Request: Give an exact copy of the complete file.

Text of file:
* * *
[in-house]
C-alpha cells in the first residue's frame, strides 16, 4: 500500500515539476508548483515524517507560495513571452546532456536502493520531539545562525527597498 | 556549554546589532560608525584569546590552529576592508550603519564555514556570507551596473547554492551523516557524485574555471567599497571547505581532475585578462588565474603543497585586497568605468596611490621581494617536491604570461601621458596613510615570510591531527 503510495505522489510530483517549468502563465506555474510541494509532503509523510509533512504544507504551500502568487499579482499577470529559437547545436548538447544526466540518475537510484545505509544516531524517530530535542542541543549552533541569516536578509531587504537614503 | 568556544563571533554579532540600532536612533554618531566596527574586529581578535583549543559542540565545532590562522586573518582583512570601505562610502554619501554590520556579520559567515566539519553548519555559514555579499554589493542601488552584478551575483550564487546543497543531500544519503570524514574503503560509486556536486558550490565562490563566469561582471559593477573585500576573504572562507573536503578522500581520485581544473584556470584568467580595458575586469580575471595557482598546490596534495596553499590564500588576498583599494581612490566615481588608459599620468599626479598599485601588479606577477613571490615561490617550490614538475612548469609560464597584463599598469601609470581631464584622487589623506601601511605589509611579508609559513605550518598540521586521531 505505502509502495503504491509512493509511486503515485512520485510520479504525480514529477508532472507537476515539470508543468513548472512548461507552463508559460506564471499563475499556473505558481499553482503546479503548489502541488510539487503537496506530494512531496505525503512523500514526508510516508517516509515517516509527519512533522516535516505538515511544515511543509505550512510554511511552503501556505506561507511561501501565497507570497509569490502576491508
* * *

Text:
[in-house]
C-alpha cells in the first residue's frame, strides 16, 4: 500500500515539476508548483515524517507560495513571452546532456536502493520531539545562525527597498 | 556549554546589532560608525584569546590552529576592508550603519564555514556570507551596473547554492551523516557524485574555471567599497571547505581532475585578462588565474603543497585586497568605468596611490621581494617536491604570461601621458596613510615570510591531527 503510495505522489510530483517549468502563465506555474510541494509532503509523510509533512504544507504551500502568487499579482499577470529559437547545436548538447544526466540518475537510484545505509544516531524517530530535542542541543549552533541569516536578509531587504537614503 | 568556544563571533554579532540600532536612533554618531566596527574586529581578535583549543559542540565545532590562522586573518582583512570601505562610502554619501554590520556579520559567515566539519553548519555559514555579499554589493542601488552584478551575483550564487546543497543531500544519503570524514574503503560509486556536486558550490565562490563566469561582471559593477573585500576573504572562507573536503578522500581520485581544473584556470584568467580595458575586469580575471595557482598546490596534495596553499590564500588576498583599494581612490566615481588608459599620468599626479598599485601588479606577477613571490615561490617550490614538475612548469609560464597584463599598469601609470581631464584622487589623506601601511605589509611579508609559513605550518598540521586521531 505505502509502495503504491509512493509511486503515485512520485510520479504525480514529477508532472507537476515539470508543468513548472512548461507552463508559460506564471499563475499556473505558481499553482503546479503548489502541488510539487503537496506530494512531496505525503512523500514526508510516508517516509515517516509527519512533522516535516505538515511544515511543509505550512510554511511552503501556505506561507511561501501565497507570497509569490502576491508